The project is currently being engineered and researchers from Finland, Germany, Sweden, Russia, and Italy are currently developing various components of the solar sail. Successful implementation of the prototype that could be launched in three years depends on securing $8 million (5 million euros) in funding.

Sources: Finnish Meteorological Institute, Live Science


12 Responses

  1. Member
    Gerald says

    Actually, most solar sail projects have not used “tin foil.” They use extremely thin plastic film — usually polyester (Mylar) — that has been aluminized. It’s a very thin version of the same film used to make those shiny, helium filled birthday or Valentine balloons you get at the local supermarket.

  2. Ronals Lynn Jackman says

    Conventional sails would give us six times the speed of a rocket. It will be interesting to see how much faster these new sails can go if the calculations are correct. It may help us to build the dream of solar cells on the Moon, helping to drive down pollution. By getting to asteroids cheaper, we do not have to do as much mining on the Earth. This would also cut down on pollution. It would also improve the economy here on the Earth.

    We would be able to go other places such as Mercury, Mars, Venus and Ceres. It would be a boom to mankind.

  3. Watchful Stone Guardian says

    It doesn’t look like there’d be much room in the “tin can” below the solar panels in the graphic shown. No place to stretch your legs on a trip to Mars or Ceres! It would be interesting to see how large of a capsule could be driven by the momentum generated by the proton repulsion on practically sized cables (i.e. how many kilometres of cables would be needed for a ship of practical size for a Moon or Mars trip?).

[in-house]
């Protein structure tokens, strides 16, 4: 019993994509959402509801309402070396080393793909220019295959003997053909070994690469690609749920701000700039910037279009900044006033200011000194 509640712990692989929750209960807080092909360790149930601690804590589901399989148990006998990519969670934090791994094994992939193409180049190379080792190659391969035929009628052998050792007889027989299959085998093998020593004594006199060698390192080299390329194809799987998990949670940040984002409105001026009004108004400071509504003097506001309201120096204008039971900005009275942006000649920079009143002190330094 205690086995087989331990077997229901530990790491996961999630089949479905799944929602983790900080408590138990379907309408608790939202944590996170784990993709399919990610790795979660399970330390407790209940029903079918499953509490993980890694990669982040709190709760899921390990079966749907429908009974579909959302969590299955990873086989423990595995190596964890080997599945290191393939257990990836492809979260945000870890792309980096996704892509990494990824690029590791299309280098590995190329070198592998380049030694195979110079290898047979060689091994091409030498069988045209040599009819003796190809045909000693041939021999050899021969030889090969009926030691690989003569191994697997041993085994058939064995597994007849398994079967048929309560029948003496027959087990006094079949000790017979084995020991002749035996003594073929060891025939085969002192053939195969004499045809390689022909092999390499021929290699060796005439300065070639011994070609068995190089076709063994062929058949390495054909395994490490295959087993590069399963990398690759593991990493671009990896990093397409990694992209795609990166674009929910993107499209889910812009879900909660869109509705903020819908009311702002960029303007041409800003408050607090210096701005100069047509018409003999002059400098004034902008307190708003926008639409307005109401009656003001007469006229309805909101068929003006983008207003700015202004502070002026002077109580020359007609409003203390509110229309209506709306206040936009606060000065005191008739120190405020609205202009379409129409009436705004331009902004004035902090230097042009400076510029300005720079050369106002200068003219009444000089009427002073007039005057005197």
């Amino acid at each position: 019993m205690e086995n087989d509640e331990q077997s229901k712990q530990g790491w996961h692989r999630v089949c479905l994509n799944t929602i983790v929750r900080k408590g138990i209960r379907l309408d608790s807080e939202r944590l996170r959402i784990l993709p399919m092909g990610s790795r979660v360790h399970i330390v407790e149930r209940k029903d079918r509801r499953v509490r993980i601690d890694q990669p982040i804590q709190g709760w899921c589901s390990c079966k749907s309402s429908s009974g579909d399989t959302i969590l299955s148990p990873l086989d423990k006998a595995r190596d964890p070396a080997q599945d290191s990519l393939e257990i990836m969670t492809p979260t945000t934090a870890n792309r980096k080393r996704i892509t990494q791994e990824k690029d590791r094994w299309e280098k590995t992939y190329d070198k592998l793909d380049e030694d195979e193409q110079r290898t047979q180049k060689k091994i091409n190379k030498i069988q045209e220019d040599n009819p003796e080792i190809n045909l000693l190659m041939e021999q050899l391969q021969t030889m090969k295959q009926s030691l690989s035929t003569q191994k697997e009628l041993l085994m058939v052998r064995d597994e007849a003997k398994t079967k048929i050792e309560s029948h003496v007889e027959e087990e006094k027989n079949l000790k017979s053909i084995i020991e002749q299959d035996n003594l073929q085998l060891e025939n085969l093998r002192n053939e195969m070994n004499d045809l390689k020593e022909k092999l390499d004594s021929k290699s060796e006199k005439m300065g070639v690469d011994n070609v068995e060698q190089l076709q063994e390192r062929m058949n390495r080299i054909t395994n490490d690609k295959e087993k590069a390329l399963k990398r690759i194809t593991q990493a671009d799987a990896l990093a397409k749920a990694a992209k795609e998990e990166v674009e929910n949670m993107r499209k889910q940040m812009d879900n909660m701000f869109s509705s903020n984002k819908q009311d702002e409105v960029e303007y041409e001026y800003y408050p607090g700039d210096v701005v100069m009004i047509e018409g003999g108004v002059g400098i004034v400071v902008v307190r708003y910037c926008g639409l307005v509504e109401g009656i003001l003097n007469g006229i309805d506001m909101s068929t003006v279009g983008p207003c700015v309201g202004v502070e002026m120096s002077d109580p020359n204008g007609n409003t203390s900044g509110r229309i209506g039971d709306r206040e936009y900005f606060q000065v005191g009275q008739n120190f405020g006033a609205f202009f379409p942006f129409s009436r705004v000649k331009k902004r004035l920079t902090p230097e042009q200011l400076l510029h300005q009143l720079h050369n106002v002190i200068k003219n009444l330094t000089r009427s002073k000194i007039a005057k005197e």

4. Alex says

    This technology does not seem practical for trips over short distances or for short durations… probably not manned flights at all. It would be even slower than Ion systems.

    To be fair to rockets… when you say that sails would be 6 times faster than rockets… do not forget fusion rockets. They could hit better than .1C. If the solar particles are only going at less than .01C… That would mean rockets still have the potential to be much faster.

  5. cheech says

    dont you need somone to help sail it?

  6. Astrofiend (Syd, Aust) says

    Interesting concept. Any idea how the charged particle sail compares with the photon sail in terms of acceleration and whatnot? Protons at that speed should impart a higher momentum per particle as compared with most photons streaming from the sun, but I should also think there would be far less of them to provide their kick…

  7. Adam says

    Hi Astrofiend